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Technically, to be a member of the Jewish people, one needs either to have been born to a Jewish mother or to have converted to the Jewish faith by one of the generally recognized movements within the religion. And in fact, there are many Jews who are non-practicing and/or non-believing, but whose “membership” in the community is not disputed. If they are women, or men who marry a Jewish woman, their Jewishness will continue to be passed on from one generation to the next regardless of their individual behavior.
Yet, Judaism is not a race nor a genetically determined identity, and the religion and the people are open to new members who are willing to undergo the process of conversion.
The fundamental text of the Jewish people is the Torah, which is the first five books of the Hebrew Bible: Genesis, Exodus, Leviticus, Numbers and Deuteronomy. The Torah is also called the Pentateuch or the Five Books of Moses.
Not only does the Torah lay out the laws that constitute the basis for Jewish ritual practice: It also provides the seminal narrative of the Israelite people from the creation of the universe through the life of the first Jew, Abraham, and onto the Exodus from Egypt and the wandering through the desert, where “the law” is given to them through the Prophet Moses, a story that ends with Moses’ death.
The great innovation of the Jewish religion was the monotheistic idea – the concept of a single, all-powerful but formless god – introduced at a time when it was the norm in the Middle East for cultures to have numerous deities, and to represent them in the form of physical idols.
According to the Torah, the message of one god was given to Abram, later called “Abraham.” According to the story told in Genesis chapters 11 through 25, Abram, one of three sons of Terah, was born in Ur of the Chaldees, what we know as Mesopotamia (today Iraq), before moving to Haran. There, Abram receives the call from God to “Get thee out of thy country ... to the land that I will show thee.” In return, God promises to Abram to “make of thee a great nation, and I will bless thee, and make thy name great; and be thou a blessing.”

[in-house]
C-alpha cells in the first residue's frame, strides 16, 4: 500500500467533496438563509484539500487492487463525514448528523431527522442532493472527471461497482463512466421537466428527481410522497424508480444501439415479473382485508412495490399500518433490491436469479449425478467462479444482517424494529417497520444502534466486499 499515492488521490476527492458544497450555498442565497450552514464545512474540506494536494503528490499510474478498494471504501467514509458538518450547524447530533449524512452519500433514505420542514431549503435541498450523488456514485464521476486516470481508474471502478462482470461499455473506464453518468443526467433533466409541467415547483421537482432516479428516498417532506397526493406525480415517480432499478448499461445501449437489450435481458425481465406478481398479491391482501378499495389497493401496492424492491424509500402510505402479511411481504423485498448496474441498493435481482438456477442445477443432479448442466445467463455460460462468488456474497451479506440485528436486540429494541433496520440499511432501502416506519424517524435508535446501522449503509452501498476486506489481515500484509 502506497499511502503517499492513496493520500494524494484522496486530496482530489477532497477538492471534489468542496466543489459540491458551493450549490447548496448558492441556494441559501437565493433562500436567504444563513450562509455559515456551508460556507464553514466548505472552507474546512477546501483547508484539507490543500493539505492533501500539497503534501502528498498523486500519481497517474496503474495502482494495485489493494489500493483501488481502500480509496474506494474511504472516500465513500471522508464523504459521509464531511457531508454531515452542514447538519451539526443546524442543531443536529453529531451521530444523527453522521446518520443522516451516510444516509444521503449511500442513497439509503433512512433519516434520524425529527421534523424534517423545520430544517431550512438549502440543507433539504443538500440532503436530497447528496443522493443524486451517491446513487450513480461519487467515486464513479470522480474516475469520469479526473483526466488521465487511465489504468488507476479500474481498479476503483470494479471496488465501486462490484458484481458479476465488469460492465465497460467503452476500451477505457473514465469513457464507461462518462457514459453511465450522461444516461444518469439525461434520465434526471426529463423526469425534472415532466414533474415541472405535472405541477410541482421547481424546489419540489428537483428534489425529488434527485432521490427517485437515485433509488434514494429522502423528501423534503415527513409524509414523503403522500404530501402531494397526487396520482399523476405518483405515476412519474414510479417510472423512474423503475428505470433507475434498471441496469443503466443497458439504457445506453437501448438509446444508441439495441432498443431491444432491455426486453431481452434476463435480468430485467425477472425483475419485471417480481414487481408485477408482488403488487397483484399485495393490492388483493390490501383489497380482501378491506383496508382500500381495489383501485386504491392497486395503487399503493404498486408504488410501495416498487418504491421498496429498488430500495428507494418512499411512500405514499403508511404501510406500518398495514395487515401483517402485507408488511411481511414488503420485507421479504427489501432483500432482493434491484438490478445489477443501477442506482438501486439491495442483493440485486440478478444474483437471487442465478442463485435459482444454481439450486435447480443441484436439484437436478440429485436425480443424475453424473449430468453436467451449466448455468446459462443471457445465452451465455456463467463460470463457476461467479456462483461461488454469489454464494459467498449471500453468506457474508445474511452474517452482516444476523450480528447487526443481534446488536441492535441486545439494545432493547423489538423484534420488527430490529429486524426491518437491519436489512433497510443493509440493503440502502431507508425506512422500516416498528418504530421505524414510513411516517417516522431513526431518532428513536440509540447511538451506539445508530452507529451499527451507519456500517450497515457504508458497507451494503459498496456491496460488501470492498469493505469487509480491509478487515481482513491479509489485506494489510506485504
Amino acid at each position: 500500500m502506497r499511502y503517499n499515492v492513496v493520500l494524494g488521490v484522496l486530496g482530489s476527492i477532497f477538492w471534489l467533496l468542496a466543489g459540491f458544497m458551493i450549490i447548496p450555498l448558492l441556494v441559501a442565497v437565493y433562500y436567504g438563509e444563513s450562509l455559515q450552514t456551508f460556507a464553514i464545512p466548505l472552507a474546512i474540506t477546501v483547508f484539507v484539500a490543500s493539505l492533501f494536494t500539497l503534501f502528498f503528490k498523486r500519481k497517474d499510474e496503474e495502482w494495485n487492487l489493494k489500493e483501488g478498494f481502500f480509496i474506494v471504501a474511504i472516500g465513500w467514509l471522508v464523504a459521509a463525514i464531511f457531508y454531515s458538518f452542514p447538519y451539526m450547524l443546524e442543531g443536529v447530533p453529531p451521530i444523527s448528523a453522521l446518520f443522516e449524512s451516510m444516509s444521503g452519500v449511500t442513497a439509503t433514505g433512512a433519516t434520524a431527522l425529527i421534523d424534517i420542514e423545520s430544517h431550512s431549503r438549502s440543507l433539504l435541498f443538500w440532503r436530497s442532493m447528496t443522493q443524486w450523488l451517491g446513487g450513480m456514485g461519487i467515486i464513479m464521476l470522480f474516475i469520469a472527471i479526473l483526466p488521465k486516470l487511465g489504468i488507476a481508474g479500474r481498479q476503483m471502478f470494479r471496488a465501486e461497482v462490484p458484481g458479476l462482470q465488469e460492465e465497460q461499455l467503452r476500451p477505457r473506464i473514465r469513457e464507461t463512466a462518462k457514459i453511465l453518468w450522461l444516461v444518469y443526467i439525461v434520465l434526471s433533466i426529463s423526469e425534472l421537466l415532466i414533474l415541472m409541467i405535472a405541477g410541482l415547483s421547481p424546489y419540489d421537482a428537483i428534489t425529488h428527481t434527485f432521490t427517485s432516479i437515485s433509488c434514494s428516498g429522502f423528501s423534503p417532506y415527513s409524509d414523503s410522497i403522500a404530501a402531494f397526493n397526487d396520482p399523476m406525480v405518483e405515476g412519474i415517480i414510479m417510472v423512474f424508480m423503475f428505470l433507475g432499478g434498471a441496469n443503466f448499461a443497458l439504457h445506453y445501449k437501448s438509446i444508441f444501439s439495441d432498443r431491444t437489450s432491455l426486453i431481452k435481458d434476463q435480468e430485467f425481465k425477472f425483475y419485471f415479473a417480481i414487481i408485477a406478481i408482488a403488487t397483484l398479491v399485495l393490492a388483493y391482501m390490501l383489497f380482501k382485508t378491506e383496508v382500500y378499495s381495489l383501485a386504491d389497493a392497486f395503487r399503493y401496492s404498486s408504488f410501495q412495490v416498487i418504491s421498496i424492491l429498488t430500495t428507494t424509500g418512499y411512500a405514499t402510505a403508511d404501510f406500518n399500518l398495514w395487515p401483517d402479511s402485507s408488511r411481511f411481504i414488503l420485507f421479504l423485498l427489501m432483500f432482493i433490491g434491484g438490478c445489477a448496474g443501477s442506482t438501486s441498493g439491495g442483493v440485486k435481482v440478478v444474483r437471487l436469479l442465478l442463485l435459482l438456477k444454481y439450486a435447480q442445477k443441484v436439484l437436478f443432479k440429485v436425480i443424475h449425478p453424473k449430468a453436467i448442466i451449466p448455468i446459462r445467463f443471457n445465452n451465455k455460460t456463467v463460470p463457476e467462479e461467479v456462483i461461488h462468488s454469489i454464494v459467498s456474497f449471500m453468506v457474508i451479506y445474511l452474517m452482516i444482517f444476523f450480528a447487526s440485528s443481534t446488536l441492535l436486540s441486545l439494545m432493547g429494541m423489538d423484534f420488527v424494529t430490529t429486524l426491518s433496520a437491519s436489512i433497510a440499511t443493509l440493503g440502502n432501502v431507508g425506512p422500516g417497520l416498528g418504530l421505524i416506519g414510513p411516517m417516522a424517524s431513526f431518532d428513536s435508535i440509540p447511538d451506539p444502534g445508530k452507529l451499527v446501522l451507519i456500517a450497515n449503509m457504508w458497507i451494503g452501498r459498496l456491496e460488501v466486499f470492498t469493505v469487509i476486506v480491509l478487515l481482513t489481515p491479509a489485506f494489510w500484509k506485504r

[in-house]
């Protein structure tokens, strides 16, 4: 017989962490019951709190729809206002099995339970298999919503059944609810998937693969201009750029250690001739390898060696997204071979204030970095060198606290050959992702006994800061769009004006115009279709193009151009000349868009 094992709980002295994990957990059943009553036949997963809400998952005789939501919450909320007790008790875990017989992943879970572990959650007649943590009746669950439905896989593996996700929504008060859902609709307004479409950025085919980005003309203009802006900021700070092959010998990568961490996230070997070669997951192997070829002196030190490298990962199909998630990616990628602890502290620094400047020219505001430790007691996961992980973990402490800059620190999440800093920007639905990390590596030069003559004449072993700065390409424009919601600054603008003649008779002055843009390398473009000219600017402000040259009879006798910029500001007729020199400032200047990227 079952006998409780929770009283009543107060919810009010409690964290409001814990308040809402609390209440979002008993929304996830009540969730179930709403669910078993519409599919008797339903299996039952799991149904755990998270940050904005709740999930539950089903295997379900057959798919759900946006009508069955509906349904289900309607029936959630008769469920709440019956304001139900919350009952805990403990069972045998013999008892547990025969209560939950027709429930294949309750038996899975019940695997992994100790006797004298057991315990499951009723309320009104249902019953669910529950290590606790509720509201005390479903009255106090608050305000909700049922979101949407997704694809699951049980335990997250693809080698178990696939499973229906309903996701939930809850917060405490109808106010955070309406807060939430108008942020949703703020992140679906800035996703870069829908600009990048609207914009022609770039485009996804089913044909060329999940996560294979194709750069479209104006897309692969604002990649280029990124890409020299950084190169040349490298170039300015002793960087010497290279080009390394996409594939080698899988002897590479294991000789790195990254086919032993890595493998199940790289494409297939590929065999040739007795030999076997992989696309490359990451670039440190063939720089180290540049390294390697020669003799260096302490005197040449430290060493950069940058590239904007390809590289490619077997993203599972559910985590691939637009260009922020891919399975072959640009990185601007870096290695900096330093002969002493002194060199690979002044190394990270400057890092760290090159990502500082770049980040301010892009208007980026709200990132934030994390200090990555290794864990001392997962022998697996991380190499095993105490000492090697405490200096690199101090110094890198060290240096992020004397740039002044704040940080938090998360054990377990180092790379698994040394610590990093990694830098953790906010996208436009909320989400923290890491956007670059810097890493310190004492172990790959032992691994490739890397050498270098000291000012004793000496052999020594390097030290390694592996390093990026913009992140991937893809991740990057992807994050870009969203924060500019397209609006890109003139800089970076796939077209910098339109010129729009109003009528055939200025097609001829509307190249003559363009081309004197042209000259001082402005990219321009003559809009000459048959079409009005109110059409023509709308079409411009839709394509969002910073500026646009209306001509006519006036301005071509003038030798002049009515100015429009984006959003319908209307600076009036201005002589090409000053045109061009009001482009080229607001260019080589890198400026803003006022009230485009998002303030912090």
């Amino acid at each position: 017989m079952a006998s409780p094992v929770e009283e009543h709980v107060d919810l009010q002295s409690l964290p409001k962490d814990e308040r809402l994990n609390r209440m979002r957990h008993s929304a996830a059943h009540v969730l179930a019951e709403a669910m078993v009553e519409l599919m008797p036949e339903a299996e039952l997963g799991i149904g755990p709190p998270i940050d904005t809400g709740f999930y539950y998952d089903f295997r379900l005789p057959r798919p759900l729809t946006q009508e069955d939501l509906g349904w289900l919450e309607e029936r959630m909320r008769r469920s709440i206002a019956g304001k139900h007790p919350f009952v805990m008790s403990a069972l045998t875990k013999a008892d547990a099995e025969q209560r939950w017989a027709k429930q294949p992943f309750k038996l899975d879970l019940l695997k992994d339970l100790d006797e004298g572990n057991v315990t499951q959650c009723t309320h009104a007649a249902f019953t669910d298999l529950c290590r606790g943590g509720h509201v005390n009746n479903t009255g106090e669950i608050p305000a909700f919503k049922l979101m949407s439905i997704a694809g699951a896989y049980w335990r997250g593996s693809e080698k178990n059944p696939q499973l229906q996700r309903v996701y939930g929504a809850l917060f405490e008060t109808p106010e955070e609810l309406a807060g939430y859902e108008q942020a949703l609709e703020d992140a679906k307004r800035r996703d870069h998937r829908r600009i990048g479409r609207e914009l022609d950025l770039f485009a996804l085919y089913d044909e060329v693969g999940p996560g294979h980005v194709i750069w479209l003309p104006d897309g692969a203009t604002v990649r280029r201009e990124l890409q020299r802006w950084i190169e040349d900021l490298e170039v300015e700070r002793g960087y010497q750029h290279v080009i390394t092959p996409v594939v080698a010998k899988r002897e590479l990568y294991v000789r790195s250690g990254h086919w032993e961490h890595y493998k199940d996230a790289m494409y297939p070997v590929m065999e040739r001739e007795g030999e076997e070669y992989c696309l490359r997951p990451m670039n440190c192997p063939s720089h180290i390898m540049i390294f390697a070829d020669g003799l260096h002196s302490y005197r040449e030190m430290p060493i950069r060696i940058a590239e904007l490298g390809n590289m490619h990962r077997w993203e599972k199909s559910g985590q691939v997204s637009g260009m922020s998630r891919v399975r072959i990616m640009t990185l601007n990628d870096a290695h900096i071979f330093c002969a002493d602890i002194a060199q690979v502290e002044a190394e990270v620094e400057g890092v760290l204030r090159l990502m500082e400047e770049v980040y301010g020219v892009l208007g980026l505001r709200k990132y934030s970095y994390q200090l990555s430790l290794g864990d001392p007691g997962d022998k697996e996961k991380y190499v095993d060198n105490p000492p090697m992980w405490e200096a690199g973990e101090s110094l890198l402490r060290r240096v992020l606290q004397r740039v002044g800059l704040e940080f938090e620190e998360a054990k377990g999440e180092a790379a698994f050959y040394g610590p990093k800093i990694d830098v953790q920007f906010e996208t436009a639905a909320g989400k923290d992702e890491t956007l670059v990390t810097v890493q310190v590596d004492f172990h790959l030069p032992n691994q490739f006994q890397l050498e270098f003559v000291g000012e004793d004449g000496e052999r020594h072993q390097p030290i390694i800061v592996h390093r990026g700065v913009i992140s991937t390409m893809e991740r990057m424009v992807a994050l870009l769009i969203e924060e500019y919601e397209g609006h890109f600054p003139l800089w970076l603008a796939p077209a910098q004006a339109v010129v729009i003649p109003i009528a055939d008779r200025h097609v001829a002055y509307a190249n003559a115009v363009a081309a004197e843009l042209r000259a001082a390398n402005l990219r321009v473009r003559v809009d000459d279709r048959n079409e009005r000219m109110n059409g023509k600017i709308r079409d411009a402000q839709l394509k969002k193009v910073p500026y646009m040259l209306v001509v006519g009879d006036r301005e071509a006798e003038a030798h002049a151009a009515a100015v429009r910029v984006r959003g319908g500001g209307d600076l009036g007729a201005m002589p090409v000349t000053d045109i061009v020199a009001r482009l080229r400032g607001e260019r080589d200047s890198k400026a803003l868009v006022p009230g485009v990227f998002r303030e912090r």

According to the dating system used in the Torah, Abram was born in about 1800 B.C.E. But biblical scholars suggest that the events described in the story of Abraham – whether or not such a man existed – probably took place in the centuries before 1000 B.C.E.
Abram and his wife, Sarai, follow God’s directions and travel with their clan to Canaan, which became what we know as the Land of Israel. According to both Jewish and Muslim tradition, Ishmael, Abram’s son with the concubine Hagar, becomes the father of the Arab people.
The line of the Jewish people arises from Sarai’s son, Isaac, the father of Jacob.
When God announces to Sarai and Abram that they will have a son, he also commands Abram to circumcise himself and future male descendants, after having once again promised him that he will be father of a people as numerous as the stars in the heavens, “if thou be able to count them” (Gen 15:5). It is at the time of his circumcision that Abram changes his name to “Abraham,” and Sarai’s name becomes “Sarah.”
In both cases, the meaning is only slightly changed – “Abraham” means “father of a multitude,” and “Sarah” means “princess” – but the process of making the change is indicative of an elevation in station, as when a king ascends the throne and takes on a new name.
Jacob, whom God renames “Israel,” fathers 12 sons. It is their male descendants who, according to the Torah, constitute the 12 tribes among whom the Land of Israel is divided after being reconquered by Joshua, following the Exodus from Egypt.